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I recently had the opportunity (need) to mount a new AirPort Extreme Base Station and a couple Apple TV's. The best products on the planet for this come from H-Squared. I'm a long time fan ever since the new AirPort Extreme (the square one) came out. After visiting their booth at Macworld, I saw that they also had mounts for Apple TV 2 (the tvTray). I ordered a couple and have been just as happy with these as I have been with my AirPort and Mac mini mounts. If you've got the need to mount your Apple gear on the wall/ceiling chances are H-Squared has a solution.

As a side note I'm a believer that the higher you can mount your AirPort Base Station, the better the range will be. I proved it by mounting a NEW AirPort Extreme on the 2nd floor (phone closet) of my 4,800 sq ft. studio and it covers the entire space from end to end! I'm blown away by the range I get.

Check out their website here.

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  • “As a side note I’m a believer that the higher you can mount your AirPort Base Station, the better the range will be. I proved it by mounting a NEW AirPort Extreme on the 2nd floor (phone closet) of my 4,800 sq ft. studio and it covers the entire space from end to end! I’m blown away by the range I get.”

    Where’s the antenna? I know where it is on the Mac minis it’s on the bottom, so it’s hardly surprising that such a device would radiate best downward. In the 2.4 GHz range, radio waves behave a lot like light. It may be the same with your Airport Extreme.

    I’m a radio ham and grew up stringing antennas and seeing how well they worked. It’s my firm conviction that, based on what they make, there’s no one in a position of authority at Apple who has any practical experience with antennas.

    They mount antennas inside metal cases (MBPs). They mount them at the bottom of metal cases (Mac minis). They give them tiny windows to radiated out in one direction only (most iDevices). With the iPhone 4 they even had an exposed, uninsulated antenna, which is a bit like leaving your house wiring uninsulated. The moment I saw Steve Jobs waving an iPhone 4 about, I thought to myself, “If they didn’t insulate that antenna, they’re in big trouble.” They were.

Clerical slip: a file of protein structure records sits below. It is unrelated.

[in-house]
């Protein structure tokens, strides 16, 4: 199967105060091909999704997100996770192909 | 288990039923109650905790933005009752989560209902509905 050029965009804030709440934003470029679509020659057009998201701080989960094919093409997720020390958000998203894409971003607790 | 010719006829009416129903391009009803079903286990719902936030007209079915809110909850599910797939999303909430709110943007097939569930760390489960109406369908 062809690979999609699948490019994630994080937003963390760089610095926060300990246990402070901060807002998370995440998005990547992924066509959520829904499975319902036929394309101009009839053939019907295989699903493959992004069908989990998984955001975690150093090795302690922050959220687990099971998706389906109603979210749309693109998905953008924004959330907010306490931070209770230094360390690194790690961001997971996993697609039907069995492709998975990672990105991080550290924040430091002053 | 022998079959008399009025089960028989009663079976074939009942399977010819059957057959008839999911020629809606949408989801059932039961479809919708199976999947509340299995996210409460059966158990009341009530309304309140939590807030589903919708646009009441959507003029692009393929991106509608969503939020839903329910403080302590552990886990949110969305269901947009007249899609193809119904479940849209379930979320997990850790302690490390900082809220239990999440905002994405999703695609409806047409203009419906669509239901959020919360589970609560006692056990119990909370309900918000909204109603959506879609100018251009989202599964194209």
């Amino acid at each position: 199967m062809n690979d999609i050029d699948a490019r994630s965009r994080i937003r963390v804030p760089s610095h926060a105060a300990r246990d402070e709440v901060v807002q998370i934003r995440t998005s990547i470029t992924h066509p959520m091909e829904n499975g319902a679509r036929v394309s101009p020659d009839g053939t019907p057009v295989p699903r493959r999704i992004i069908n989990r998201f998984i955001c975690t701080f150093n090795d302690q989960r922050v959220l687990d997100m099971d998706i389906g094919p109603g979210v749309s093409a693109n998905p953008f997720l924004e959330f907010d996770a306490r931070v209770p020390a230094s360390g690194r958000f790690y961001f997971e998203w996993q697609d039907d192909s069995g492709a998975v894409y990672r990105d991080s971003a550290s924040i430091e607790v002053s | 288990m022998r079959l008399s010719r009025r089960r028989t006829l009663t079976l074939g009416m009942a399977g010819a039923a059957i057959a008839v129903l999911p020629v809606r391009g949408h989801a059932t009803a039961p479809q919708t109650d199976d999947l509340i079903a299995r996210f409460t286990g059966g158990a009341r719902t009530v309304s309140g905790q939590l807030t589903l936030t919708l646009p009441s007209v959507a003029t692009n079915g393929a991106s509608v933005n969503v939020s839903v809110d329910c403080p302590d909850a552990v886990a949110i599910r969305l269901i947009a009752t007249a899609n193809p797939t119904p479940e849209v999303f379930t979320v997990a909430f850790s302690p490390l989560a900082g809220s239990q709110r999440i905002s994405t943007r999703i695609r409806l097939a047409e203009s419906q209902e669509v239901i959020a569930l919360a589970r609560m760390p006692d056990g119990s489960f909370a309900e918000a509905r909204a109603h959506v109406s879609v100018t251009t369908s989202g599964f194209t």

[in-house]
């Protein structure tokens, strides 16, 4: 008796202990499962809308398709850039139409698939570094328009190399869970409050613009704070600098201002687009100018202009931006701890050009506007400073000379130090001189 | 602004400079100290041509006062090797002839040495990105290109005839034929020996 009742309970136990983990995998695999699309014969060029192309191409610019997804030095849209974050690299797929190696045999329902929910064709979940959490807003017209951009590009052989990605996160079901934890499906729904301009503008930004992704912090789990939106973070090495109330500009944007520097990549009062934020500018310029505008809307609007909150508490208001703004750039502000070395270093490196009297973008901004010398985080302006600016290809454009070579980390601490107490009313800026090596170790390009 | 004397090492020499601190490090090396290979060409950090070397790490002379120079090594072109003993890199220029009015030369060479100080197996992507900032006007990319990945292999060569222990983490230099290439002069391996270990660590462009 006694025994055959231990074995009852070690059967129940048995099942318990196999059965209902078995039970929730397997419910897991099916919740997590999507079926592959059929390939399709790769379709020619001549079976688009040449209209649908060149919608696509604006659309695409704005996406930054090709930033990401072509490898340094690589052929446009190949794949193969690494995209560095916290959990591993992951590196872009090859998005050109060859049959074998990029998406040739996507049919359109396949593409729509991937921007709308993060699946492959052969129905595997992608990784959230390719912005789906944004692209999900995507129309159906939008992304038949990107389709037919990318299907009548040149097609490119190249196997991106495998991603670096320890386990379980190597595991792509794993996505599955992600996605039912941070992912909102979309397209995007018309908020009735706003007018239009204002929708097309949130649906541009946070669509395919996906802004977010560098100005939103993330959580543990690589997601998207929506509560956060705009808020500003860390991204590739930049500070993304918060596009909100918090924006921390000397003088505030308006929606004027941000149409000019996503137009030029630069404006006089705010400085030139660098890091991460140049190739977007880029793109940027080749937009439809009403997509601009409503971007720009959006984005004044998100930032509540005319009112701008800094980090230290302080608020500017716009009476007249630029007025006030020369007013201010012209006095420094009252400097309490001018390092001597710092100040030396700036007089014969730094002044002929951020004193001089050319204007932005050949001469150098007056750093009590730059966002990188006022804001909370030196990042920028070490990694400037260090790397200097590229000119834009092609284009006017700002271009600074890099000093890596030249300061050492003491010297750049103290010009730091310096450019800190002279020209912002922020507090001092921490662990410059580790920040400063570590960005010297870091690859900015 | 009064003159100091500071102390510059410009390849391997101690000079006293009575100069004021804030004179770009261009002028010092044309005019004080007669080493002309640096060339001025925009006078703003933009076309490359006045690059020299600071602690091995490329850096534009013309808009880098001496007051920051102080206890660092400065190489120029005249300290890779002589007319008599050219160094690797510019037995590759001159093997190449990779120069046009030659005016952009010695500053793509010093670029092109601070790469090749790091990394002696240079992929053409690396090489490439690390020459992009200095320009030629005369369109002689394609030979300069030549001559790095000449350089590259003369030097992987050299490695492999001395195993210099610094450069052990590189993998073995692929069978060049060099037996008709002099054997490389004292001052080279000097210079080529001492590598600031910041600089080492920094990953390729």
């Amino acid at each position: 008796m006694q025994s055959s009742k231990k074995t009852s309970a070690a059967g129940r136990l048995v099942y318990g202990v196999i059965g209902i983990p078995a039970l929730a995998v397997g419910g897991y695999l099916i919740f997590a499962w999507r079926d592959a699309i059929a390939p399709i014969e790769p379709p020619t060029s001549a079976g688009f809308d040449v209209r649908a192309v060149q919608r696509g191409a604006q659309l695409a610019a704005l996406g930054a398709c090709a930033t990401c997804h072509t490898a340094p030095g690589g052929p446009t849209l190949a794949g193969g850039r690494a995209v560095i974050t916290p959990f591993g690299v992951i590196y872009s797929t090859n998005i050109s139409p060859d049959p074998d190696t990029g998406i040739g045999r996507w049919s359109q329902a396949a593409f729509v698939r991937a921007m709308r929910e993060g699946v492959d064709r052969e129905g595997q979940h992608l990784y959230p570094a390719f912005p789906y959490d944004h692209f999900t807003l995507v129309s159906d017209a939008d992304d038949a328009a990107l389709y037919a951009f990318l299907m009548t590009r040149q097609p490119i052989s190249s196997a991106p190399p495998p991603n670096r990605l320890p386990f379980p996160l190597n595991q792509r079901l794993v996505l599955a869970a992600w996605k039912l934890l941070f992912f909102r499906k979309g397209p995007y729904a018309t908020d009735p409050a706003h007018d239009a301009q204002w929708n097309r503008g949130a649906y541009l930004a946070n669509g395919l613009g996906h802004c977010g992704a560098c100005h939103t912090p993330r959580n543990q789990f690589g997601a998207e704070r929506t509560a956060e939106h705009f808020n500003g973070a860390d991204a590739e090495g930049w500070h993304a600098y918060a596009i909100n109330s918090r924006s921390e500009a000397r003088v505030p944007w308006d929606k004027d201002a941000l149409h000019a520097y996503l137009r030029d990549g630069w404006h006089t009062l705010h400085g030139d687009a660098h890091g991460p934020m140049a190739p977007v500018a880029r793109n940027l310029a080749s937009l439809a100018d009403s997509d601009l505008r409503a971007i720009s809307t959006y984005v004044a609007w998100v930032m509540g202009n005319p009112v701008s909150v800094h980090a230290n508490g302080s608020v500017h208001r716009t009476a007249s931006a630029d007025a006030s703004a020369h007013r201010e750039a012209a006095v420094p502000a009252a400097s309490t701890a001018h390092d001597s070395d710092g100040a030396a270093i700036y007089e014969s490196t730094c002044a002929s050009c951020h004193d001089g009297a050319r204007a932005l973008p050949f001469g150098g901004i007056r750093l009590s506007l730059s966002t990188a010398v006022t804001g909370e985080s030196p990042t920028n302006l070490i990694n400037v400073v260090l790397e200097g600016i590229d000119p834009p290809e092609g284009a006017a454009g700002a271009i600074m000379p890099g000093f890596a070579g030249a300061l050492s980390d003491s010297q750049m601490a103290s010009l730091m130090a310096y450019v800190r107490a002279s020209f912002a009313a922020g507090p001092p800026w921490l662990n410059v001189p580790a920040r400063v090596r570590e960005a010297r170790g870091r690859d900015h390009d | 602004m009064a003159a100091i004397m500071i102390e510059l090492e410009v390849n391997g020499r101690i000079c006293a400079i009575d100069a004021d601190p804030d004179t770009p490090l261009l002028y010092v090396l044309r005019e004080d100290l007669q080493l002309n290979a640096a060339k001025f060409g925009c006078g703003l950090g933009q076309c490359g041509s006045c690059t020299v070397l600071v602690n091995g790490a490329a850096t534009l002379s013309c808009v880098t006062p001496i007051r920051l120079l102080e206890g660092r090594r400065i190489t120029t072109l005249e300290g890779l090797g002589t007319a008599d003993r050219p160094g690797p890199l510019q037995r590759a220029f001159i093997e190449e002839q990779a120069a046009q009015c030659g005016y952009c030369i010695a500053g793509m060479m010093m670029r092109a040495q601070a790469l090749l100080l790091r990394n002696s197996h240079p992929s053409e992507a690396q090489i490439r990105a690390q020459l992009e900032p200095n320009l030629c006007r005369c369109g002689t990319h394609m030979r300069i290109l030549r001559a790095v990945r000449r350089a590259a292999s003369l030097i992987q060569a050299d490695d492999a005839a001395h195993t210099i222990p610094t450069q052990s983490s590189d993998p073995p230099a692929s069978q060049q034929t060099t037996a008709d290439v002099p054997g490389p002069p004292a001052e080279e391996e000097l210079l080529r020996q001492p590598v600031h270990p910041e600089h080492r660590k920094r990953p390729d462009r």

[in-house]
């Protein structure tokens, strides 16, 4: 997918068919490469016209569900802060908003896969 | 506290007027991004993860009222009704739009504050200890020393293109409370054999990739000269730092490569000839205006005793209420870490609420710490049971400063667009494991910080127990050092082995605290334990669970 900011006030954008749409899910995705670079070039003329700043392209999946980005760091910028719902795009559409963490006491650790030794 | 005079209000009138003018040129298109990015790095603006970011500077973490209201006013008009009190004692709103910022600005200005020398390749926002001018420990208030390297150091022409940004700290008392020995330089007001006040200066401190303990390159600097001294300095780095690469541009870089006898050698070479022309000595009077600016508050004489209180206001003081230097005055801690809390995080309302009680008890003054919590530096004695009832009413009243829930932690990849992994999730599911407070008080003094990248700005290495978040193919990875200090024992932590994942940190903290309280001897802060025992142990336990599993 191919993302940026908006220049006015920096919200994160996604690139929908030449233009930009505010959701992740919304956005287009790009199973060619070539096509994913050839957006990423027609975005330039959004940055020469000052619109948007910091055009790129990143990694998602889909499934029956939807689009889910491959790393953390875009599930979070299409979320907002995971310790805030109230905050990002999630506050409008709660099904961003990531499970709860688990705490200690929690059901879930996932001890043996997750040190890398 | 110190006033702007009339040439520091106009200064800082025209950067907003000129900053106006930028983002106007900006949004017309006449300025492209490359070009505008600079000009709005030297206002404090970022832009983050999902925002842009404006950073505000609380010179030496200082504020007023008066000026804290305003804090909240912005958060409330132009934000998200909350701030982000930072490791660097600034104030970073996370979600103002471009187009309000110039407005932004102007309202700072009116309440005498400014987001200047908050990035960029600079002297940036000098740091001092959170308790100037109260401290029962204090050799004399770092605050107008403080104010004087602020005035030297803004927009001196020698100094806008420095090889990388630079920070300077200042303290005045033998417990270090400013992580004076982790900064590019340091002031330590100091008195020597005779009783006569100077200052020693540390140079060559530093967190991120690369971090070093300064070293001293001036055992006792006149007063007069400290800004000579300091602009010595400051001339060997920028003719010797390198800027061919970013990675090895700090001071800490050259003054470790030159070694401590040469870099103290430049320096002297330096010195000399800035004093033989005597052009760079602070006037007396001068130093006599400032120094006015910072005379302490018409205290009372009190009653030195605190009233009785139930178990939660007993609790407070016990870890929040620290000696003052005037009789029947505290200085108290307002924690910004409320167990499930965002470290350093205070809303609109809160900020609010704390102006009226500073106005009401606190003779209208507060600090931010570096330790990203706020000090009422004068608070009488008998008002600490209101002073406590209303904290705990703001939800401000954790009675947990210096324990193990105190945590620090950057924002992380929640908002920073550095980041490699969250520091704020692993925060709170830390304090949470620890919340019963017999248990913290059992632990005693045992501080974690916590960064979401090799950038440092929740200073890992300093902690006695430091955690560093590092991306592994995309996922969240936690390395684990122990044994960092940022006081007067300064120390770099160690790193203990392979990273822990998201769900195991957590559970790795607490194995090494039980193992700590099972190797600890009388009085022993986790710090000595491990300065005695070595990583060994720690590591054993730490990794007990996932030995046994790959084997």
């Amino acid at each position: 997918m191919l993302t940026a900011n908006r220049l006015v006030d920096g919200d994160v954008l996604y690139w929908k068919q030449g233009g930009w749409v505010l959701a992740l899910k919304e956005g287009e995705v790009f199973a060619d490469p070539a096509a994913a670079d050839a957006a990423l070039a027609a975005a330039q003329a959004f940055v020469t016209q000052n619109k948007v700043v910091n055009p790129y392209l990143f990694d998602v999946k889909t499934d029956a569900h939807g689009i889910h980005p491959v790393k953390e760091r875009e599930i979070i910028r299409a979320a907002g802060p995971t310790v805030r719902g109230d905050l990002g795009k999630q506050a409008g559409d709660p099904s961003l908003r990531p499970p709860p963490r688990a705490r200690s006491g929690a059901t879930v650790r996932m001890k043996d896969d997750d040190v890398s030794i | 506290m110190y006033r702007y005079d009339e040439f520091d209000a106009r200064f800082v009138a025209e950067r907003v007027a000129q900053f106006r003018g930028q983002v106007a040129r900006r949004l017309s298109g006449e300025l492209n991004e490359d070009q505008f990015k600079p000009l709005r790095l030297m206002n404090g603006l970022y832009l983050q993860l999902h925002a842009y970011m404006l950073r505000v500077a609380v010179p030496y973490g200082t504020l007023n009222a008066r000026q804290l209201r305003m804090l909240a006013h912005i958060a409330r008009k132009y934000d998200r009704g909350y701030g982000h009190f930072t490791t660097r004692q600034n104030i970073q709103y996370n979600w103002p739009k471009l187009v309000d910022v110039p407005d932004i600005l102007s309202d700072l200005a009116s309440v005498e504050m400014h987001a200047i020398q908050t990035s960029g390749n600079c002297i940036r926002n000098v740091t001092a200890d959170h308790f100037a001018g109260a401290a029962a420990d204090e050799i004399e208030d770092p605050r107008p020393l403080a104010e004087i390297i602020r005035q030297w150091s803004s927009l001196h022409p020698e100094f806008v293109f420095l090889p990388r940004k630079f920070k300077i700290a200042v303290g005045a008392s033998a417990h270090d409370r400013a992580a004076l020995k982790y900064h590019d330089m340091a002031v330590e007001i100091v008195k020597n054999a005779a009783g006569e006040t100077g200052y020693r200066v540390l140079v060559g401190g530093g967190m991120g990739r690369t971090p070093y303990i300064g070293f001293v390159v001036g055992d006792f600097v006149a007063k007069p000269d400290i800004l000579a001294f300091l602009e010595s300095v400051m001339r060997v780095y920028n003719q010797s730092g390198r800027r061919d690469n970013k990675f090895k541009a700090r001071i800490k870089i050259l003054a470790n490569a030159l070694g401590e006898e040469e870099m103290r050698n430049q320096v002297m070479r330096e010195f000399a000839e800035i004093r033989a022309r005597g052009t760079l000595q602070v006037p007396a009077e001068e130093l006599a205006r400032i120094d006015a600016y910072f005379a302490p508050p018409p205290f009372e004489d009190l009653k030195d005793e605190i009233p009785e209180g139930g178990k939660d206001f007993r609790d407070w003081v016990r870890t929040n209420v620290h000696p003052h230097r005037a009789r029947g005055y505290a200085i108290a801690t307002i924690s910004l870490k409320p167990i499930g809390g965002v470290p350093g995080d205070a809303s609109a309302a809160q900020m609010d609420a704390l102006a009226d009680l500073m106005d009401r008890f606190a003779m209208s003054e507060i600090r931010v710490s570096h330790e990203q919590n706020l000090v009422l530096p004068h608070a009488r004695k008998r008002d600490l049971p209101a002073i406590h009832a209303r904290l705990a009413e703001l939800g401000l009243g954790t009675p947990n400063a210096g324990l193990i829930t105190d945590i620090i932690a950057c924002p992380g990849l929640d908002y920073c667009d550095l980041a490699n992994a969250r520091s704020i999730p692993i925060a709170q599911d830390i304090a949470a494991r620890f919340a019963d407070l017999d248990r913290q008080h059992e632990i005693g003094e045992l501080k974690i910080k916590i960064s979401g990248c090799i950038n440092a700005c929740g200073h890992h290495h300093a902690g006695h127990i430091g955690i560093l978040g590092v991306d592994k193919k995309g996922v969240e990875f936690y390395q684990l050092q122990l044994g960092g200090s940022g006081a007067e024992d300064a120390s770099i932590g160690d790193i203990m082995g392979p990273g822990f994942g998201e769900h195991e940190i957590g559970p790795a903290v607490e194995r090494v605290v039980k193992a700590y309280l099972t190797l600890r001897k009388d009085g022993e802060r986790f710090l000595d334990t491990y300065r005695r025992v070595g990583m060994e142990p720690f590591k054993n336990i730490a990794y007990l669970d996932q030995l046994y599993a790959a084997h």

And to make matters worse, they have a fancy, multi-million dollar antenna lab they could be using for testing. Some times a little thing makes a big different. An inconspicuous 19″ wire connected to the ground side of a 2-meter ham VHF radio roughly doubles its coverage. Tiny, well-thought out tweaks could be giving iPhones best-in-class coverage and the fewest dropouts. No such luck.

    If you want to do VHF-to-microwave antennas right, look at how antennas are installed on cop cars by the pros. They’re in the clear, on the roof, near the center, and as far apart as they can be from each other.

    If Apple’s engineers installed antennas for cops, they put them:

    1. Underneath the car, so as not to distract from its appearance.

    2. In the engine compartment to save space.

    3. Inside the car under the driver’s seat for stylistic reasons.

    Sad, sad, sad.

    Mike Perry, KE7NV